I’m not sure I can even yet appreciate just how innovative and exciting this movie is for kids and adults alike.
In Part I of Understanding Anger, we talked about anger as a healthy and normal emotion (at times). We also reviewed how anger unchecked can do a lot of damage in your life: on your physical health, your family and romantic relationships and on the job. We all get angry for different reasons – because we are all very different people, who have different life circumstances.
There is no one size fits all solution, but there are many strategies you can try until you find the one that works for you.
One of the first things to try and figure out, is what is your anger trying to tell you? Is your anger covering up for other feelings such as embarrassment, insecurity, hurt, shame, or vulnerability? It’s hard to have those feelings come to the surface. However, I would invite you to consider one thing: when you let yourself admit that you aren’t perfect, that you are in fact human, you begin to let the walls down that keep people from truly connecting to you. Shame is a loss of connection to people, and specifically, the people you love.
How do we repair this?
An issue I come across more frequently than not these days is anger. Turns out, there are a lot of misconceptions, old wives tales and armchair ‘experts’ talking about anger, and it really confuses people.
To be transparent, there is also disagreement within the world of psychology about anger and it’s role as an emotion. Some consider anger to be a “secondary” emotion – meaning the thing that triggered your angry emotions is not real culprit, but something else entirely. In this sense, anger is indicative of some other unmet emotional need you have buried deeper within. And some argue it’s not quite accurate to say its ‘secondary’, because anger has a healthy purpose and is part of our human evolutionary design. It’s there to alert us to something going wrong in our world.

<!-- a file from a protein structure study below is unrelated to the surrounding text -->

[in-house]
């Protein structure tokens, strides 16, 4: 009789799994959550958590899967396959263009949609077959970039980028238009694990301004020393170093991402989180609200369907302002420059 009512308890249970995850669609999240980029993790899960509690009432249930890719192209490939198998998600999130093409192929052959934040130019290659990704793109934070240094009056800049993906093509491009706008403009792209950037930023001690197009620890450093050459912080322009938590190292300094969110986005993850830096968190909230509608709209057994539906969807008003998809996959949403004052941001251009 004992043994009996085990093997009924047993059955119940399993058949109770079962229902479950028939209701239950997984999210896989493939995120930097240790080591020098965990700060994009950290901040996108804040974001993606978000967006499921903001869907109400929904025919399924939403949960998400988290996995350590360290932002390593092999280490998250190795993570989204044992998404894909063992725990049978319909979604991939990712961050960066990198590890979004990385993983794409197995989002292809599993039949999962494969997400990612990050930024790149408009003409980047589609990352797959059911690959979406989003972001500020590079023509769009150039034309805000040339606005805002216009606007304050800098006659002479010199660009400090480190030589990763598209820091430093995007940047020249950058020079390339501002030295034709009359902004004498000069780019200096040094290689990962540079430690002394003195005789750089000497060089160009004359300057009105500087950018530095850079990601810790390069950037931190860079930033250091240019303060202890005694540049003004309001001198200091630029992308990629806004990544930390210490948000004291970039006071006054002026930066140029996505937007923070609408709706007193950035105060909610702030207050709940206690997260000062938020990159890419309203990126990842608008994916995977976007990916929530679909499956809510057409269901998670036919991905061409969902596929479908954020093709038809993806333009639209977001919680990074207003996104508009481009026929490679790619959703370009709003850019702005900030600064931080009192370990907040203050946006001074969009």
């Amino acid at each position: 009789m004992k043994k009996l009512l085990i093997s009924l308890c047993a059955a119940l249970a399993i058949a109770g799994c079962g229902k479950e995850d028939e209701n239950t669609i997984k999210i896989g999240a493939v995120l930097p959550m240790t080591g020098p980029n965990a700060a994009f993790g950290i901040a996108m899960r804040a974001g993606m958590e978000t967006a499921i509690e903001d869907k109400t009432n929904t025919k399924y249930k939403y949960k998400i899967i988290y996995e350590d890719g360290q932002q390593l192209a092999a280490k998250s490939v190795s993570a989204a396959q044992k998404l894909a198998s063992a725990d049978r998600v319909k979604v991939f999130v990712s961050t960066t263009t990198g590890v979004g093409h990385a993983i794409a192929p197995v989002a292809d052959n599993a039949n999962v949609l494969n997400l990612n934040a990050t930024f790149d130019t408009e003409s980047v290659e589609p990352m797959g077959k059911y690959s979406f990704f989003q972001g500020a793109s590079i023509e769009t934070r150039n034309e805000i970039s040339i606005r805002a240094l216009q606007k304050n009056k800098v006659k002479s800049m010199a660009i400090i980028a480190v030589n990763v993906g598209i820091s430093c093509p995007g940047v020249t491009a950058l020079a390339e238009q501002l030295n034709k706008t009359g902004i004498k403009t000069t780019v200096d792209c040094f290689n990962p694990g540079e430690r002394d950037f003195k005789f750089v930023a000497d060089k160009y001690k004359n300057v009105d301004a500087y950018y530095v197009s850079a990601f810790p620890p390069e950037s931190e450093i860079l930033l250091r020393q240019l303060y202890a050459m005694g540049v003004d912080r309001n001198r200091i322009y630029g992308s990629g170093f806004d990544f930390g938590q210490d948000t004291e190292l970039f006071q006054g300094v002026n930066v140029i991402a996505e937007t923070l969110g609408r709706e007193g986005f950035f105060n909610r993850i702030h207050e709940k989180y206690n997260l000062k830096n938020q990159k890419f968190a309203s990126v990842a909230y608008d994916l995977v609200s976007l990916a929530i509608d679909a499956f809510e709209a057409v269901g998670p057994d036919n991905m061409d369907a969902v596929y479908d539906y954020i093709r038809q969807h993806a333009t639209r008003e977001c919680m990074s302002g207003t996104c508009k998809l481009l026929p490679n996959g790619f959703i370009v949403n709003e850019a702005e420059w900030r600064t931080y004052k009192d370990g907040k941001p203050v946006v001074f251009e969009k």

Anger itself is a normal emotion. How you show your anger, and how long it takes to recover from a trigger are really where the heart of the conversation lies. In women, anger can be triggered by our hormonal cycles. Our fuses are shorter, we might be more argumentative, we might be more prone to making a “mountain out of a molehill”. Hormones also influence men and testosterone is known to play havoc with young men’s lives. Some cultures or communities in our society tell us that for the most part, it’s wrong to express our anger outwardly, so we work hard to suppress these emotions. However, when we suppress our feelings, rather than process and feel comfortable to talk about them, we can run into trouble. Its also important to remember, our hormones have a natural function – perhaps they give us the courage to let these emotions come to the surface – in essence saying – “hey, pay attention to me, I need your help.”
Is it really that harmful to get angry?
H.BSc., Masters in Counselling Psych, Registered Psychotherapist. Certified Canadian Coach Practitioner. Wife, Mom, Stepmom.